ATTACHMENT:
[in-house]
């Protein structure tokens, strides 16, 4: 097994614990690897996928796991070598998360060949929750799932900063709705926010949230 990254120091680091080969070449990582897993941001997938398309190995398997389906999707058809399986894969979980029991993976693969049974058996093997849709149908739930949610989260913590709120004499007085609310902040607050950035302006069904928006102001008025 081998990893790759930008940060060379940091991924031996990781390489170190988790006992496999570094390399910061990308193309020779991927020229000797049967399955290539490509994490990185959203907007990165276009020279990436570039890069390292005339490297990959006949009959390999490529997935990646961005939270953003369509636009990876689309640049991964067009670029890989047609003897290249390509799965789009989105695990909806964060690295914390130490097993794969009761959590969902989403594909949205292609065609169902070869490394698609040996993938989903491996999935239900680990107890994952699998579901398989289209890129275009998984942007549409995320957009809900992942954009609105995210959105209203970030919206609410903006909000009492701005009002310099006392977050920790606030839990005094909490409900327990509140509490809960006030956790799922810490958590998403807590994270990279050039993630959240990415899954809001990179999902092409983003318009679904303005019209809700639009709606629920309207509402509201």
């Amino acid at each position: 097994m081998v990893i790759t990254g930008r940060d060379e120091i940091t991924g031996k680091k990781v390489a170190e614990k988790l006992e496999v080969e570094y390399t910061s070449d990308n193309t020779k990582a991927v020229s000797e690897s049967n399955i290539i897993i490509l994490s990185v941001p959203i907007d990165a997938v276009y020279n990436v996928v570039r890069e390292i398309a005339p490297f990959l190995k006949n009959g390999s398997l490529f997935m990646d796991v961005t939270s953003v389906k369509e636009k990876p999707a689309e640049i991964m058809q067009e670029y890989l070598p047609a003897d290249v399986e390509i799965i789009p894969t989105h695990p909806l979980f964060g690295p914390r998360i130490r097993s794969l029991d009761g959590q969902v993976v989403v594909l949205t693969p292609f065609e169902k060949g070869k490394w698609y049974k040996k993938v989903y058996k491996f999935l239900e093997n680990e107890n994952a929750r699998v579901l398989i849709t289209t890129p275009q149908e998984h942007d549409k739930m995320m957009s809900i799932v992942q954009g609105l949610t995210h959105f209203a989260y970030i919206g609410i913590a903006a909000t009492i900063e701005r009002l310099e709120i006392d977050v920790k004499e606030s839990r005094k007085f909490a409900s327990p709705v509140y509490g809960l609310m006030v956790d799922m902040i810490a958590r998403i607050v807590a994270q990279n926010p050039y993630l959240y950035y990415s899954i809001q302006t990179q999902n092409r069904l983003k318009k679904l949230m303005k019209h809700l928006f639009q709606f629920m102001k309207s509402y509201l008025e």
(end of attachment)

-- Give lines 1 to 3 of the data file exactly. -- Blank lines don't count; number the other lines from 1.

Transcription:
[in-house]
């Protein structure tokens, strides 16, 4: 097994614990690897996928796991070598998360060949929750799932900063709705926010949230 990254120091680091080969070449990582897993941001997938398309190995398997389906999707058809399986894969979980029991993976693969049974058996093997849709149908739930949610989260913590709120004499007085609310902040607050950035302006069904928006102001008025 081998990893790759930008940060060379940091991924031996990781390489170190988790006992496999570094390399910061990308193309020779991927020229000797049967399955290539490509994490990185959203907007990165276009020279990436570039890069390292005339490297990959006949009959390999490529997935990646961005939270953003369509636009990876689309640049991964067009670029890989047609003897290249390509799965789009989105695990909806964060690295914390130490097993794969009761959590969902989403594909949205292609065609169902070869490394698609040996993938989903491996999935239900680990107890994952699998579901398989289209890129275009998984942007549409995320957009809900992942954009609105995210959105209203970030919206609410903006909000009492701005009002310099006392977050920790606030839990005094909490409900327990509140509490809960006030956790799922810490958590998403807590994270990279050039993630959240990415899954809001990179999902092409983003318009679904303005019209809700639009709606629920309207509402509201």
């Amino acid at each position: 097994m081998v990893i790759t990254g930008r940060d060379e120091i940091t991924g031996k680091k990781v390489a170190e614990k988790l006992e496999v080969e570094y390399t910061s070449d990308n193309t020779k990582a991927v020229s000797e690897s049967n399955i290539i897993i490509l994490s990185v941001p959203i907007d990165a997938v276009y020279n990436v996928v570039r890069e390292i398309a005339p490297f990959l190995k006949n009959g390999s398997l490529f997935m990646d796991v961005t939270s953003v389906k369509e636009k990876p999707a689309e640049i991964m058809q067009e670029y890989l070598p047609a003897d290249v399986e390509i799965i789009p894969t989105h695990p909806l979980f964060g690295p914390r998360i130490r097993s794969l029991d009761g959590q969902v993976v989403v594909l949205t693969p292609f065609e169902k060949g070869k490394w698609y049974k040996k993938v989903y058996k491996f999935l239900e093997n680990e107890n994952a929750r699998v579901l398989i849709t289209t890129p275009q149908e998984h942007d549409k739930m995320m957009s809900i799932v992942q954009g609105l949610t995210h959105f209203a989260y970030i919206g609410i913590a903006a909000t009492i900063e701005r009002l310099e709120i006392d977050v920790k004499e606030s839990r005094k007085f909490a409900s327990p709705v509140y509490g809960l609310m006030v956790d799922m902040i810490a958590r998403i607050v807590a994270q990279n926010p050039y993630l959240y950035y990415s899954i809001q302006t990179q999902n092409r069904l983003k318009k679904l949230m303005k019209h809700l928006f639009q709606f629920m102001k309207s509402y509201l008025e």